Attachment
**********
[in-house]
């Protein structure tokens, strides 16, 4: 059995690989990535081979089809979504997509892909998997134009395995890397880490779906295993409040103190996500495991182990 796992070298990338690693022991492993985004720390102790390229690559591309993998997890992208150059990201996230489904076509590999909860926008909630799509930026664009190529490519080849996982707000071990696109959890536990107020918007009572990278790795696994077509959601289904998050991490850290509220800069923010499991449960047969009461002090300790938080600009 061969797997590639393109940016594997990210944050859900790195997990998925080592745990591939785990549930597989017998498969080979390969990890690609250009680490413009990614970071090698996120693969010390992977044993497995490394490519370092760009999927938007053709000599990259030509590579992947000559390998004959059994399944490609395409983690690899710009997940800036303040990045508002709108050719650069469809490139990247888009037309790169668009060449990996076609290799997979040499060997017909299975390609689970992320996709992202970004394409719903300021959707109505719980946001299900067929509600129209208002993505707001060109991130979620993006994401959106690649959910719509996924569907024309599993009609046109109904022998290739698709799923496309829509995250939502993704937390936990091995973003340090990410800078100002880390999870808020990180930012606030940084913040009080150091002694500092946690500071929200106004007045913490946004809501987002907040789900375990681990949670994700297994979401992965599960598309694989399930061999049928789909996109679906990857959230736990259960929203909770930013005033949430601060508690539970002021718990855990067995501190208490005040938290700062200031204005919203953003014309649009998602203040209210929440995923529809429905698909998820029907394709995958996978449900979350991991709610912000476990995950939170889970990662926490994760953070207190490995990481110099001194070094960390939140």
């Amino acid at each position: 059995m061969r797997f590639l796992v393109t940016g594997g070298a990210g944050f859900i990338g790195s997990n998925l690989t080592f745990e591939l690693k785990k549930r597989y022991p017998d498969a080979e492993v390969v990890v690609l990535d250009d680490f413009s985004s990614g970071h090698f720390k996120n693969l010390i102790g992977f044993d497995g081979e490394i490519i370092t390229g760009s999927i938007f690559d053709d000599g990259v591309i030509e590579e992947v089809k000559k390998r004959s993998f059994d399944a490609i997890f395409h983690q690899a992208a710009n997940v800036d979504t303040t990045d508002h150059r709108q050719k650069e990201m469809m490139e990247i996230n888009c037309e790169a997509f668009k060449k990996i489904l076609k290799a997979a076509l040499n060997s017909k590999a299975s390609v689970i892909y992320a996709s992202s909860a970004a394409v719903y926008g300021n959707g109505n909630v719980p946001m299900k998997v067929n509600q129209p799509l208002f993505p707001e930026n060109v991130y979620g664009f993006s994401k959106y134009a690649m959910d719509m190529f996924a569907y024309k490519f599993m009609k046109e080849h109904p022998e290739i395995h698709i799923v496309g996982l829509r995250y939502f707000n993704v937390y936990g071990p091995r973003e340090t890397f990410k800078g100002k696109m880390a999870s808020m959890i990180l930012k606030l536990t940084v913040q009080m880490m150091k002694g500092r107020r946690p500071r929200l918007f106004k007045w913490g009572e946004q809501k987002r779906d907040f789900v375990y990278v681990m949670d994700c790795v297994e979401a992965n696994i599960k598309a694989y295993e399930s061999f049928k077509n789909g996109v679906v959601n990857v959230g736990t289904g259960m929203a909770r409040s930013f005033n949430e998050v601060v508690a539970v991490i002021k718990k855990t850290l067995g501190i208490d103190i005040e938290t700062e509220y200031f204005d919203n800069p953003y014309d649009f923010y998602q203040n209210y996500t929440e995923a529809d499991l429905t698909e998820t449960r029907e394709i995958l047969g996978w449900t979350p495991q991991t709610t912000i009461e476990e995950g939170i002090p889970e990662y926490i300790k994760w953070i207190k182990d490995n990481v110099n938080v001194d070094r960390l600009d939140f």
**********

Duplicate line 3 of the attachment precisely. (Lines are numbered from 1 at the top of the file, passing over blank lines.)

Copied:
């Amino acid at each position: 059995m061969r797997f590639l796992v393109t940016g594997g070298a990210g944050f859900i990338g790195s997990n998925l690989t080592f745990e591939l690693k785990k549930r597989y022991p017998d498969a080979e492993v390969v990890v690609l990535d250009d680490f413009s985004s990614g970071h090698f720390k996120n693969l010390i102790g992977f044993d497995g081979e490394i490519i370092t390229g760009s999927i938007f690559d053709d000599g990259v591309i030509e590579e992947v089809k000559k390998r004959s993998f059994d399944a490609i997890f395409h983690q690899a992208a710009n997940v800036d979504t303040t990045d508002h150059r709108q050719k650069e990201m469809m490139e990247i996230n888009c037309e790169a997509f668009k060449k990996i489904l076609k290799a997979a076509l040499n060997s017909k590999a299975s390609v689970i892909y992320a996709s992202s909860a970004a394409v719903y926008g300021n959707g109505n909630v719980p946001m299900k998997v067929n509600q129209p799509l208002f993505p707001e930026n060109v991130y979620g664009f993006s994401k959106y134009a690649m959910d719509m190529f996924a569907y024309k490519f599993m009609k046109e080849h109904p022998e290739i395995h698709i799923v496309g996982l829509r995250y939502f707000n993704v937390y936990g071990p091995r973003e340090t890397f990410k800078g100002k696109m880390a999870s808020m959890i990180l930012k606030l536990t940084v913040q009080m880490m150091k002694g500092r107020r946690p500071r929200l918007f106004k007045w913490g009572e946004q809501k987002r779906d907040f789900v375990y990278v681990m949670d994700c790795v297994e979401a992965n696994i599960k598309a694989y295993e399930s061999f049928k077509n789909g996109v679906v959601n990857v959230g736990t289904g259960m929203a909770r409040s930013f005033n949430e998050v601060v508690a539970v991490i002021k718990k855990t850290l067995g501190i208490d103190i005040e938290t700062e509220y200031f204005d919203n800069p953003y014309d649009f923010y998602q203040n209210y996500t929440e995923a529809d499991l429905t698909e998820t449960r029907e394709i995958l047969g996978w449900t979350p495991q991991t709610t912000i009461e476990e995950g939170i002090p889970e990662y926490i300790k994760w953070i207190k182990d490995n990481v110099n938080v001194d070094r960390l600009d939140f």